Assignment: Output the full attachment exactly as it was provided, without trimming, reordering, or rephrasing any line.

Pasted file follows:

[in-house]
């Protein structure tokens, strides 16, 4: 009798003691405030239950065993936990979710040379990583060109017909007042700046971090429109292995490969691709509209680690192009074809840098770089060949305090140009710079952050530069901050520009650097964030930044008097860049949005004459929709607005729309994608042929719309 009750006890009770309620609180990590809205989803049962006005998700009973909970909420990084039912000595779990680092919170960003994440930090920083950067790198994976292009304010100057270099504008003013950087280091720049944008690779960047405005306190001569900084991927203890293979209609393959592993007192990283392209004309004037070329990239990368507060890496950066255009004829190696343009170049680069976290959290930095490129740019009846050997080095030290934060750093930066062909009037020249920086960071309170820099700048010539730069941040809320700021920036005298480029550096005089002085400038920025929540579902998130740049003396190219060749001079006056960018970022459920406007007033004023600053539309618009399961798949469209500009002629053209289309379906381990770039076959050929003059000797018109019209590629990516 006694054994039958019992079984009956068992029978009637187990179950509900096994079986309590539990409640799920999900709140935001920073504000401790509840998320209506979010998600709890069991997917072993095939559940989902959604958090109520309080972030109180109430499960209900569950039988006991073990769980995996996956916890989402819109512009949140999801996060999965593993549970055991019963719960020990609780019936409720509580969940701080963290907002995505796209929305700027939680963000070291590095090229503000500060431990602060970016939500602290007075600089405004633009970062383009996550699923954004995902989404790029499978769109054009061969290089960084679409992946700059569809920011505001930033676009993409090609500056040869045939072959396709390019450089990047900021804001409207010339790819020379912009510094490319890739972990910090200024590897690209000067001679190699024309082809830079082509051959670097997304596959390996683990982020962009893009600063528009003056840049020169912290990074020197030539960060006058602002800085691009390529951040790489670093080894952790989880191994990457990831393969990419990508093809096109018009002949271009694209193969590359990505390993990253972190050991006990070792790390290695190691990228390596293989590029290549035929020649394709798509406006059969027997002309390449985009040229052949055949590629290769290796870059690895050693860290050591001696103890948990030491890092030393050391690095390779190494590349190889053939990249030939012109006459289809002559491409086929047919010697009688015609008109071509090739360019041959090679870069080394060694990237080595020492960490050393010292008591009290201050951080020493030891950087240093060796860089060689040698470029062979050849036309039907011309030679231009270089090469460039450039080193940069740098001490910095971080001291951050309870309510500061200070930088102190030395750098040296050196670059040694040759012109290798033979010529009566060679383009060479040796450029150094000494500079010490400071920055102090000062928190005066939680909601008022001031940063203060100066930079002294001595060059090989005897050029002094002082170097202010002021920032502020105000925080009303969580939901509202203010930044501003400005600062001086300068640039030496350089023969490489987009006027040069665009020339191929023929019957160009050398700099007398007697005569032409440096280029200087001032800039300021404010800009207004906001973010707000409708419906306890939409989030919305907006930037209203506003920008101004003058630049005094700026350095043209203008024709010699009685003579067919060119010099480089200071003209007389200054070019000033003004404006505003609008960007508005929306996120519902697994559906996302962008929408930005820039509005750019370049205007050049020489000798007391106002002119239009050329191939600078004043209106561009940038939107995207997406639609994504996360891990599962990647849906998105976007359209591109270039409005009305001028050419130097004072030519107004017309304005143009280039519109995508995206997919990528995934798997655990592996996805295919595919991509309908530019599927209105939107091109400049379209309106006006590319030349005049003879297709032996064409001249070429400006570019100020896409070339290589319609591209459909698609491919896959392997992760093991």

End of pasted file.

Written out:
[in-house]
């Protein structure tokens, strides 16, 4: 009798003691405030239950065993936990979710040379990583060109017909007042700046971090429109292995490969691709509209680690192009074809840098770089060949305090140009710079952050530069901050520009650097964030930044008097860049949005004459929709607005729309994608042929719309 009750006890009770309620609180990590809205989803049962006005998700009973909970909420990084039912000595779990680092919170960003994440930090920083950067790198994976292009304010100057270099504008003013950087280091720049944008690779960047405005306190001569900084991927203890293979209609393959592993007192990283392209004309004037070329990239990368507060890496950066255009004829190696343009170049680069976290959290930095490129740019009846050997080095030290934060750093930066062909009037020249920086960071309170820099700048010539730069941040809320700021920036005298480029550096005089002085400038920025929540579902998130740049003396190219060749001079006056960018970022459920406007007033004023600053539309618009399961798949469209500009002629053209289309379906381990770039076959050929003059000797018109019209590629990516 006694054994039958019992079984009956068992029978009637187990179950509900096994079986309590539990409640799920999900709140935001920073504000401790509840998320209506979010998600709890069991997917072993095939559940989902959604958090109520309080972030109180109430499960209900569950039988006991073990769980995996996956916890989402819109512009949140999801996060999965593993549970055991019963719960020990609780019936409720509580969940701080963290907002995505796209929305700027939680963000070291590095090229503000500060431990602060970016939500602290007075600089405004633009970062383009996550699923954004995902989404790029499978769109054009061969290089960084679409992946700059569809920011505001930033676009993409090609500056040869045939072959396709390019450089990047900021804001409207010339790819020379912009510094490319890739972990910090200024590897690209000067001679190699024309082809830079082509051959670097997304596959390996683990982020962009893009600063528009003056840049020169912290990074020197030539960060006058602002800085691009390529951040790489670093080894952790989880191994990457990831393969990419990508093809096109018009002949271009694209193969590359990505390993990253972190050991006990070792790390290695190691990228390596293989590029290549035929020649394709798509406006059969027997002309390449985009040229052949055949590629290769290796870059690895050693860290050591001696103890948990030491890092030393050391690095390779190494590349190889053939990249030939012109006459289809002559491409086929047919010697009688015609008109071509090739360019041959090679870069080394060694990237080595020492960490050393010292008591009290201050951080020493030891950087240093060796860089060689040698470029062979050849036309039907011309030679231009270089090469460039450039080193940069740098001490910095971080001291951050309870309510500061200070930088102190030395750098040296050196670059040694040759012109290798033979010529009566060679383009060479040796450029150094000494500079010490400071920055102090000062928190005066939680909601008022001031940063203060100066930079002294001595060059090989005897050029002094002082170097202010002021920032502020105000925080009303969580939901509202203010930044501003400005600062001086300068640039030496350089023969490489987009006027040069665009020339191929023929019957160009050398700099007398007697005569032409440096280029200087001032800039300021404010800009207004906001973010707000409708419906306890939409989030919305907006930037209203506003920008101004003058630049005094700026350095043209203008024709010699009685003579067919060119010099480089200071003209007389200054070019000033003004404006505003609008960007508005929306996120519902697994559906996302962008929408930005820039509005750019370049205007050049020489000798007391106002002119239009050329191939600078004043209106561009940038939107995207997406639609994504996360891990599962990647849906998105976007359209591109270039409005009305001028050419130097004072030519107004017309304005143009280039519109995508995206997919990528995934798997655990592996996805295919595919991509309908530019599927209105939107091109400049379209309106006006590319030349005049003879297709032996064409001249070429400006570019100020896409070339290589319609591209459909698609491919896959392997992760093991």